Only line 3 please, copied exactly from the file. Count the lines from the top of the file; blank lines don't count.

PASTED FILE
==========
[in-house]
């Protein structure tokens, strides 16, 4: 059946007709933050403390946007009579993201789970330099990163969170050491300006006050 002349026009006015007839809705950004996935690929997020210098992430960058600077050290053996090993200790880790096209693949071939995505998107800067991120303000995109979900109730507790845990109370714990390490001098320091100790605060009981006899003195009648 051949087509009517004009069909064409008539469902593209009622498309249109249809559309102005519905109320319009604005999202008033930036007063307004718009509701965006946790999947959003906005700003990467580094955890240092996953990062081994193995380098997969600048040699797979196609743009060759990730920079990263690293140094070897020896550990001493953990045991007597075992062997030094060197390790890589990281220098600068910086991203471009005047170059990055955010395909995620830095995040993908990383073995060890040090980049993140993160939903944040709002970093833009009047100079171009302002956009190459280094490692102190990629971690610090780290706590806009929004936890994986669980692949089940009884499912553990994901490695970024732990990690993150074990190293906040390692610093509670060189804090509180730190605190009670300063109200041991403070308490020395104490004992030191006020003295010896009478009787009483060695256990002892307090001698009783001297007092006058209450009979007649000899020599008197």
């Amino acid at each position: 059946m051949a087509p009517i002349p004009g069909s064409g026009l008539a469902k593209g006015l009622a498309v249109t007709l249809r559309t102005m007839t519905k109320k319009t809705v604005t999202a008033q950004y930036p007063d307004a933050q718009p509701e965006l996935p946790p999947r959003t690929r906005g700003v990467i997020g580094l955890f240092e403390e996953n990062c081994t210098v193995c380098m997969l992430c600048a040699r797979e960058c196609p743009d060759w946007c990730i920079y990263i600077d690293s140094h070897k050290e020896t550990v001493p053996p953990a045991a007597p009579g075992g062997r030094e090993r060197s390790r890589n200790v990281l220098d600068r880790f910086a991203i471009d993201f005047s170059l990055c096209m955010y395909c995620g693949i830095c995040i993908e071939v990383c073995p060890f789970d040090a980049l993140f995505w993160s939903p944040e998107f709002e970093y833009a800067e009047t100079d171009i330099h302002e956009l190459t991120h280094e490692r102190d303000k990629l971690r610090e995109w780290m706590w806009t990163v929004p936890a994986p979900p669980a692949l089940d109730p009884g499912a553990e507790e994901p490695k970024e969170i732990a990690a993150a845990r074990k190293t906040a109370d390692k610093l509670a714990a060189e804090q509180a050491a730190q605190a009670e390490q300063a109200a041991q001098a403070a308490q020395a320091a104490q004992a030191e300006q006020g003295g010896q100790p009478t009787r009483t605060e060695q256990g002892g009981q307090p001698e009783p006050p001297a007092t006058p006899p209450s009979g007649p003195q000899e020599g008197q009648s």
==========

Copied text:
């Amino acid at each position: 059946m051949a087509p009517i002349p004009g069909s064409g026009l008539a469902k593209g006015l009622a498309v249109t007709l249809r559309t102005m007839t519905k109320k319009t809705v604005t999202a008033q950004y930036p007063d307004a933050q718009p509701e965006l996935p946790p999947r959003t690929r906005g700003v990467i997020g580094l955890f240092e403390e996953n990062c081994t210098v193995c380098m997969l992430c600048a040699r797979e960058c196609p743009d060759w946007c990730i920079y990263i600077d690293s140094h070897k050290e020896t550990v001493p053996p953990a045991a007597p009579g075992g062997r030094e090993r060197s390790r890589n200790v990281l220098d600068r880790f910086a991203i471009d993201f005047s170059l990055c096209m955010y395909c995620g693949i830095c995040i993908e071939v990383c073995p060890f789970d040090a980049l993140f995505w993160s939903p944040e998107f709002e970093y833009a800067e009047t100079d171009i330099h302002e956009l190459t991120h280094e490692r102190d303000k990629l971690r610090e995109w780290m706590w806009t990163v929004p936890a994986p979900p669980a692949l089940d109730p009884g499912a553990e507790e994901p490695k970024e969170i732990a990690a993150a845990r074990k190293t906040a109370d390692k610093l509670a714990a060189e804090q509180a050491a730190q605190a009670e390490q300063a109200a041991q001098a403070a308490q020395a320091a104490q004992a030191e300006q006020g003295g010896q100790p009478t009787r009483t605060e060695q256990g002892g009981q307090p001698e009783p006050p001297a007092t006058p006899p209450s009979g007649p003195q000899e020599g008197q009648s």